A representative of Real Betis recently came to London to sound out fund managers about a flotation. Tony Fraher, manager of Singer & Friedlander's football fund, said: "Real Betis is considering a London flotation. A Spanish lawyer representing Real Betis came to see me in London several months ago concerning the flotation. He phoned again a few weeks ago about coming to see me again."
Mr Fraher added: "They are certainly more likely to seek a listing now that they have spent a lot of money on Denilson."
Real Betis is Seville's main team and is one of the most successful clubs in Spain behind Real Madrid and Barcelona. Analysts believe it could fetch a value of more than pounds 100m.
The acquisition of Denilson, the Brazilian winger, from Sao Paulo makes him the world's most expensive player, ahead of his international team- mate Ronaldo, who was bought recently by Inter Milan of Italy for pounds 16.5m from Barcelona. Denilson will be paid a huge salary of pounds 18m over his 11- year contract.
Deportivo is also one of Spain's leading clubs. Ignacio Mur, Deportivo's general secretary to the board, said: "We're preparing to come to the market because we believe such a project would be positive." He said it would give the club a solid financial base.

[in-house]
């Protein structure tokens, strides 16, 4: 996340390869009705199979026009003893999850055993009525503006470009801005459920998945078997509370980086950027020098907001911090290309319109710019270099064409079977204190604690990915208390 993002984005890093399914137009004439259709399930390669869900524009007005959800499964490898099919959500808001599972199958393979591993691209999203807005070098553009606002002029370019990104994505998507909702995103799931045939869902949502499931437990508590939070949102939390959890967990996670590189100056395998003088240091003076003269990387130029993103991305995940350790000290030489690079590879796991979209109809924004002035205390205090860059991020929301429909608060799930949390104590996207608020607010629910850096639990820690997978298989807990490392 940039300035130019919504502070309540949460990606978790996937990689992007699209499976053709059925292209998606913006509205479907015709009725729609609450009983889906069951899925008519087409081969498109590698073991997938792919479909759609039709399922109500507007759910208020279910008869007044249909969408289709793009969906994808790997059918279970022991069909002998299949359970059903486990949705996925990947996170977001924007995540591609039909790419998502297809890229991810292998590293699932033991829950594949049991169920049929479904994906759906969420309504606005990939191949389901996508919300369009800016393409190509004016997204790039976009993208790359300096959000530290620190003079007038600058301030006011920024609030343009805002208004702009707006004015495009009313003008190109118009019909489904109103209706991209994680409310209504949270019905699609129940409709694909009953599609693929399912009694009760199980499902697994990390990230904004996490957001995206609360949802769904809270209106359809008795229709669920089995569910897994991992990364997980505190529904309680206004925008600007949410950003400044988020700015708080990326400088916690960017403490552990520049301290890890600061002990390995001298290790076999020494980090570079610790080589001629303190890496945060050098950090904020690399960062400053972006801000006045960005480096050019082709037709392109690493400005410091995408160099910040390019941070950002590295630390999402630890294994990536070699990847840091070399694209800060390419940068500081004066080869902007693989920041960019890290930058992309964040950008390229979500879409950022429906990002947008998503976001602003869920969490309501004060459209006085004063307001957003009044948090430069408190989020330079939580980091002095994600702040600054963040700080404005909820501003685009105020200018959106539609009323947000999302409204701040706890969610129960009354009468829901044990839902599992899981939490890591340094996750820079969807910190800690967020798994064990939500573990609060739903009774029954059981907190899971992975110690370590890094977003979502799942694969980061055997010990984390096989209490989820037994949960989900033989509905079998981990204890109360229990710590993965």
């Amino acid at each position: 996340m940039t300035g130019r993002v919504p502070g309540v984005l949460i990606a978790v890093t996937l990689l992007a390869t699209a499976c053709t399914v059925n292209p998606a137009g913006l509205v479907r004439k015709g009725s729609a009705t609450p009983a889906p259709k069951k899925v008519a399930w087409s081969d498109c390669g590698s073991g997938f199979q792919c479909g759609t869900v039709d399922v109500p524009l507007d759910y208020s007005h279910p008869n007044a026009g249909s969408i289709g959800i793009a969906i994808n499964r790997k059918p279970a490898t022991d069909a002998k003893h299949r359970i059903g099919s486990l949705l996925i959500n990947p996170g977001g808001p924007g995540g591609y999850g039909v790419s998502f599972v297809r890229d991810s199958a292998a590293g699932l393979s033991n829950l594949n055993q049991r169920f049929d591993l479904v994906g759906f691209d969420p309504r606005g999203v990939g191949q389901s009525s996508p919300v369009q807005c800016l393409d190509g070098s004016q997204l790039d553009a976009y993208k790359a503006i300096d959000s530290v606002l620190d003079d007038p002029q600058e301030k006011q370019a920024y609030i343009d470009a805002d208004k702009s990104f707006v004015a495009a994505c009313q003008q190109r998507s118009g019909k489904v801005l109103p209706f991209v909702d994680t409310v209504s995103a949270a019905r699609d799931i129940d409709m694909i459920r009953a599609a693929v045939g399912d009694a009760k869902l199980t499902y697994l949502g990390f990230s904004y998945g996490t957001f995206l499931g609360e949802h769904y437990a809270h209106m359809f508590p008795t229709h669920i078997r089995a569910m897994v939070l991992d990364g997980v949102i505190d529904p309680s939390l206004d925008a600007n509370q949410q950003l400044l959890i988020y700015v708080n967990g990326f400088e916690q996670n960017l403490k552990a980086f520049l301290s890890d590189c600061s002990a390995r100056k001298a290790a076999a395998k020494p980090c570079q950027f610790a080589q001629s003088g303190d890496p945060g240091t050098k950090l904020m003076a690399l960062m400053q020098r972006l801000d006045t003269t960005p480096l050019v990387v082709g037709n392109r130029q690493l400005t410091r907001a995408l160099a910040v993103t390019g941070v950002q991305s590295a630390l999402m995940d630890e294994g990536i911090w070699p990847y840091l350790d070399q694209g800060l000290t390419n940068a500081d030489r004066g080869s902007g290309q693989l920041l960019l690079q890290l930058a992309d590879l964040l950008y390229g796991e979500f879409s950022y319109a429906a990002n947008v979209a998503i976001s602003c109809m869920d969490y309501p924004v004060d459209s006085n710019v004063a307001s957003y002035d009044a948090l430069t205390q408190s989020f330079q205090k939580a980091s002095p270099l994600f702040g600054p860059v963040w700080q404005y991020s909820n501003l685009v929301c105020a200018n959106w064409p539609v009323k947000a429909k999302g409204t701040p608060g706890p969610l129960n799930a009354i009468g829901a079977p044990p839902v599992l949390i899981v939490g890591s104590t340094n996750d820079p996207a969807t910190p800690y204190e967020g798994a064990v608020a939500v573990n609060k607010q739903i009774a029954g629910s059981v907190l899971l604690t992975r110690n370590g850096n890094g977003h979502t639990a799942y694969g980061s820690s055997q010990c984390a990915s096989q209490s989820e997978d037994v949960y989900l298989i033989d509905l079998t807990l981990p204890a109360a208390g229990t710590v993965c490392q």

Deportivo is now seeking a financial adviser to study the viability of such a share sale and value the business. The club is believed to be in negotiations with NatWest Markets, although a deal has not yet been finalised.
Mr Mur said the club's owners viewed a flotation positively, although a final decision had not been made. The Lara Bosch family currently owns most of the club and a public offer would not involve the sale of a majority of club's shares.
Deportivo is expected to post earnings of 8.4bn pesetas (pounds 36m) in the1997- 1998 season, compared to losses of 16m pesetas last year, with debts falling to 1bn pesetas from 11bn pesetas.
There is likely to be a flood of football flotations in London and Europe over the next few years as clubs seek new funds to pay for star players on the promise of greater television revenues in the future.
Many leading clubs in Spain, Italy, Holland and Portugal are seriously considering coming to the market.
Atletico Madrid, the Spanish club which paid Middlesborough pounds 12m for Juninho, announced last week that it was considering a flotation. Financial director Alvaro Gomez said it would allow the club to finance new players and reduce debts.
Vicenza is set to become the first Italian football club to float on the Milan stock exchange. Dutch club PSV Eindhoven, Portuguese clubs Benfica, Oporto and Sporting Lisbon, and Italian giants AC Milan, Inter Milan and Bologna are all eyeing up flotations.Reuse content